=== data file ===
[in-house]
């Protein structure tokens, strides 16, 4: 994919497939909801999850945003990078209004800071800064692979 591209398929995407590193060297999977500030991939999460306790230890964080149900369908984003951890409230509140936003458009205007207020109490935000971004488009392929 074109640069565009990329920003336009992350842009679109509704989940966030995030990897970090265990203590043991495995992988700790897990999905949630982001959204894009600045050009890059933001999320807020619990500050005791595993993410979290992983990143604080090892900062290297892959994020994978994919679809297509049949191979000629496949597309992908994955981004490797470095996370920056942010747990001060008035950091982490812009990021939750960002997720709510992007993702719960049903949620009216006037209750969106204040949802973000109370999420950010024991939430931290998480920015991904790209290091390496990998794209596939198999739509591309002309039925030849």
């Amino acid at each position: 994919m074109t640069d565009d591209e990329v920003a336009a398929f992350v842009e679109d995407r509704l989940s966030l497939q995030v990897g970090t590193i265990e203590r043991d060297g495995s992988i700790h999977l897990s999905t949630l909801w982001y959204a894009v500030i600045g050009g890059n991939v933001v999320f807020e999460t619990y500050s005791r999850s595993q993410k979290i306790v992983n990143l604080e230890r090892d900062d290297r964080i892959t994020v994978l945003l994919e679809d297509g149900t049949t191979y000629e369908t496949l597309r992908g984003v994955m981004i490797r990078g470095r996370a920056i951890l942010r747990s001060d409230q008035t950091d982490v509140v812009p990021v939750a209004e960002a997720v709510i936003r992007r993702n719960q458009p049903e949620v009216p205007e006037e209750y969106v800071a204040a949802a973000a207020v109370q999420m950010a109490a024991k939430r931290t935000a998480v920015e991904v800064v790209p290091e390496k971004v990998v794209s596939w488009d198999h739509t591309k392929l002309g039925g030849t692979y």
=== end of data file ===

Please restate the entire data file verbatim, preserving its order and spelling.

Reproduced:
[in-house]
């Protein structure tokens, strides 16, 4: 994919497939909801999850945003990078209004800071800064692979 591209398929995407590193060297999977500030991939999460306790230890964080149900369908984003951890409230509140936003458009205007207020109490935000971004488009392929 074109640069565009990329920003336009992350842009679109509704989940966030995030990897970090265990203590043991495995992988700790897990999905949630982001959204894009600045050009890059933001999320807020619990500050005791595993993410979290992983990143604080090892900062290297892959994020994978994919679809297509049949191979000629496949597309992908994955981004490797470095996370920056942010747990001060008035950091982490812009990021939750960002997720709510992007993702719960049903949620009216006037209750969106204040949802973000109370999420950010024991939430931290998480920015991904790209290091390496990998794209596939198999739509591309002309039925030849």
């Amino acid at each position: 994919m074109t640069d565009d591209e990329v920003a336009a398929f992350v842009e679109d995407r509704l989940s966030l497939q995030v990897g970090t590193i265990e203590r043991d060297g495995s992988i700790h999977l897990s999905t949630l909801w982001y959204a894009v500030i600045g050009g890059n991939v933001v999320f807020e999460t619990y500050s005791r999850s595993q993410k979290i306790v992983n990143l604080e230890r090892d900062d290297r964080i892959t994020v994978l945003l994919e679809d297509g149900t049949t191979y000629e369908t496949l597309r992908g984003v994955m981004i490797r990078g470095r996370a920056i951890l942010r747990s001060d409230q008035t950091d982490v509140v812009p990021v939750a209004e960002a997720v709510i936003r992007r993702n719960q458009p049903e949620v009216p205007e006037e209750y969106v800071a204040a949802a973000a207020v109370q999420m950010a109490a024991k939430r931290t935000a998480v920015e991904v800064v790209p290091e390496k971004v990998v794209s596939w488009d198999h739509t591309k392929l002309g039925g030849t692979y």